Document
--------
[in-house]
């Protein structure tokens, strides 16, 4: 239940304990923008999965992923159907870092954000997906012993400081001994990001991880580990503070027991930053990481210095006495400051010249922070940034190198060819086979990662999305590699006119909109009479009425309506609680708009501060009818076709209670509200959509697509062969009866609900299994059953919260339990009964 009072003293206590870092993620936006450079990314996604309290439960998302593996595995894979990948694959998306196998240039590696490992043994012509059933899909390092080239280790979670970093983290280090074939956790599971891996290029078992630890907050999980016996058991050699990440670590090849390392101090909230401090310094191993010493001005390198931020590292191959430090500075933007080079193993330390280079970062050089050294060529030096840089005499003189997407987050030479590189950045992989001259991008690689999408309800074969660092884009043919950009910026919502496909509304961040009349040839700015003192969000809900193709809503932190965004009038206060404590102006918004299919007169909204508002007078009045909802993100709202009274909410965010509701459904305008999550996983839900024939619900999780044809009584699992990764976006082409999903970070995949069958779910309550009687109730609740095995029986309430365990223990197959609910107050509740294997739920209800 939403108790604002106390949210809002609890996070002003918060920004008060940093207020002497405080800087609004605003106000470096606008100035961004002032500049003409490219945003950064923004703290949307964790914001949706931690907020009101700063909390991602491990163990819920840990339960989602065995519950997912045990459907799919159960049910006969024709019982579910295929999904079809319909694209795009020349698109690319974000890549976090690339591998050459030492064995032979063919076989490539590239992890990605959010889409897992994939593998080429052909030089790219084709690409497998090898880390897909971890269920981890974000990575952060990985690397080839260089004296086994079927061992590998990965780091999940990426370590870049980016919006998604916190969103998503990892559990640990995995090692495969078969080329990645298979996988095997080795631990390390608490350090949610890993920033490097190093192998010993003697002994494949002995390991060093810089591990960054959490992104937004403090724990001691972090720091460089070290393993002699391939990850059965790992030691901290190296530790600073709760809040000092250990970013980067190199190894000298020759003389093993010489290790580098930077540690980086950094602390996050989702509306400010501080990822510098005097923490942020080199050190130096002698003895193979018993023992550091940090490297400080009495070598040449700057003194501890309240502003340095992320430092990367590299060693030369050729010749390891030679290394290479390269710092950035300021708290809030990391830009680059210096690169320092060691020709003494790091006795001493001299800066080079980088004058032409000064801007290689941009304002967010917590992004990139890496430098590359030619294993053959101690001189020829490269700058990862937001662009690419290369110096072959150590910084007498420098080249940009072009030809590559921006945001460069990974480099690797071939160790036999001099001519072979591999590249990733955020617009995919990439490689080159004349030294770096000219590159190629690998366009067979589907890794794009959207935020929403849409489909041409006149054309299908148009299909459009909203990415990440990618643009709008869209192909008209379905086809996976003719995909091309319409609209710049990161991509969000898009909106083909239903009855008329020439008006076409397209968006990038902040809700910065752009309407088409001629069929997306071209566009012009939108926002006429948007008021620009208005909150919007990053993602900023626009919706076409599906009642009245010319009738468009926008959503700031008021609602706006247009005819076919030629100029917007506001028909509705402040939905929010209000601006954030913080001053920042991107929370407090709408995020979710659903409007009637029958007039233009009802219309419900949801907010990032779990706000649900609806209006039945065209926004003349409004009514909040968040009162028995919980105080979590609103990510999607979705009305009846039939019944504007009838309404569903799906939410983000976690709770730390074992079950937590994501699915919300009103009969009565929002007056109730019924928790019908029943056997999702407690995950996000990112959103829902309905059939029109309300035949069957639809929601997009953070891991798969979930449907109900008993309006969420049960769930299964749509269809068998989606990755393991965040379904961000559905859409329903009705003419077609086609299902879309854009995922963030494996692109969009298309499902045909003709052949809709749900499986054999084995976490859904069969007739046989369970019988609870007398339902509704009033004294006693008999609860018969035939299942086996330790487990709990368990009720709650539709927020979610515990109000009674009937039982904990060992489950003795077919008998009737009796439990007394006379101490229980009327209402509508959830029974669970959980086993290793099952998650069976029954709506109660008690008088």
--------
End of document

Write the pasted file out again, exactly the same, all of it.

[in-house]
């Protein structure tokens, strides 16, 4: 239940304990923008999965992923159907870092954000997906012993400081001994990001991880580990503070027991930053990481210095006495400051010249922070940034190198060819086979990662999305590699006119909109009479009425309506609680708009501060009818076709209670509200959509697509062969009866609900299994059953919260339990009964 009072003293206590870092993620936006450079990314996604309290439960998302593996595995894979990948694959998306196998240039590696490992043994012509059933899909390092080239280790979670970093983290280090074939956790599971891996290029078992630890907050999980016996058991050699990440670590090849390392101090909230401090310094191993010493001005390198931020590292191959430090500075933007080079193993330390280079970062050089050294060529030096840089005499003189997407987050030479590189950045992989001259991008690689999408309800074969660092884009043919950009910026919502496909509304961040009349040839700015003192969000809900193709809503932190965004009038206060404590102006918004299919007169909204508002007078009045909802993100709202009274909410965010509701459904305008999550996983839900024939619900999780044809009584699992990764976006082409999903970070995949069958779910309550009687109730609740095995029986309430365990223990197959609910107050509740294997739920209800 939403108790604002106390949210809002609890996070002003918060920004008060940093207020002497405080800087609004605003106000470096606008100035961004002032500049003409490219945003950064923004703290949307964790914001949706931690907020009101700063909390991602491990163990819920840990339960989602065995519950997912045990459907799919159960049910006969024709019982579910295929999904079809319909694209795009020349698109690319974000890549976090690339591998050459030492064995032979063919076989490539590239992890990605959010889409897992994939593998080429052909030089790219084709690409497998090898880390897909971890269920981890974000990575952060990985690397080839260089004296086994079927061992590998990965780091999940990426370590870049980016919006998604916190969103998503990892559990640990995995090692495969078969080329990645298979996988095997080795631990390390608490350090949610890993920033490097190093192998010993003697002994494949002995390991060093810089591990960054959490992104937004403090724990001691972090720091460089070290393993002699391939990850059965790992030691901290190296530790600073709760809040000092250990970013980067190199190894000298020759003389093993010489290790580098930077540690980086950094602390996050989702509306400010501080990822510098005097923490942020080199050190130096002698003895193979018993023992550091940090490297400080009495070598040449700057003194501890309240502003340095992320430092990367590299060693030369050729010749390891030679290394290479390269710092950035300021708290809030990391830009680059210096690169320092060691020709003494790091006795001493001299800066080079980088004058032409000064801007290689941009304002967010917590992004990139890496430098590359030619294993053959101690001189020829490269700058990862937001662009690419290369110096072959150590910084007498420098080249940009072009030809590559921006945001460069990974480099690797071939160790036999001099001519072979591999590249990733955020617009995919990439490689080159004349030294770096000219590159190629690998366009067979589907890794794009959207935020929403849409489909041409006149054309299908148009299909459009909203990415990440990618643009709008869209192909008209379905086809996976003719995909091309319409609209710049990161991509969000898009909106083909239903009855008329020439008006076409397209968006990038902040809700910065752009309407088409001629069929997306071209566009012009939108926002006429948007008021620009208005909150919007990053993602900023626009919706076409599906009642009245010319009738468009926008959503700031008021609602706006247009005819076919030629100029917007506001028909509705402040939905929010209000601006954030913080001053920042991107929370407090709408995020979710659903409007009637029958007039233009009802219309419900949801907010990032779990706000649900609806209006039945065209926004003349409004009514909040968040009162028995919980105080979590609103990510999607979705009305009846039939019944504007009838309404569903799906939410983000976690709770730390074992079950937590994501699915919300009103009969009565929002007056109730019924928790019908029943056997999702407690995950996000990112959103829902309905059939029109309300035949069957639809929601997009953070891991798969979930449907109900008993309006969420049960769930299964749509269809068998989606990755393991965040379904961000559905859409329903009705003419077609086609299902879309854009995922963030494996692109969009298309499902045909003709052949809709749900499986054999084995976490859904069969007739046989369970019988609870007398339902509704009033004294006693008999609860018969035939299942086996330790487990709990368990009720709650539709927020979610515990109000009674009937039982904990060992489950003795077919008998009737009796439990007394006379101490229980009327209402509508959830029974669970959980086993290793099952998650069976029954709506109660008690008088």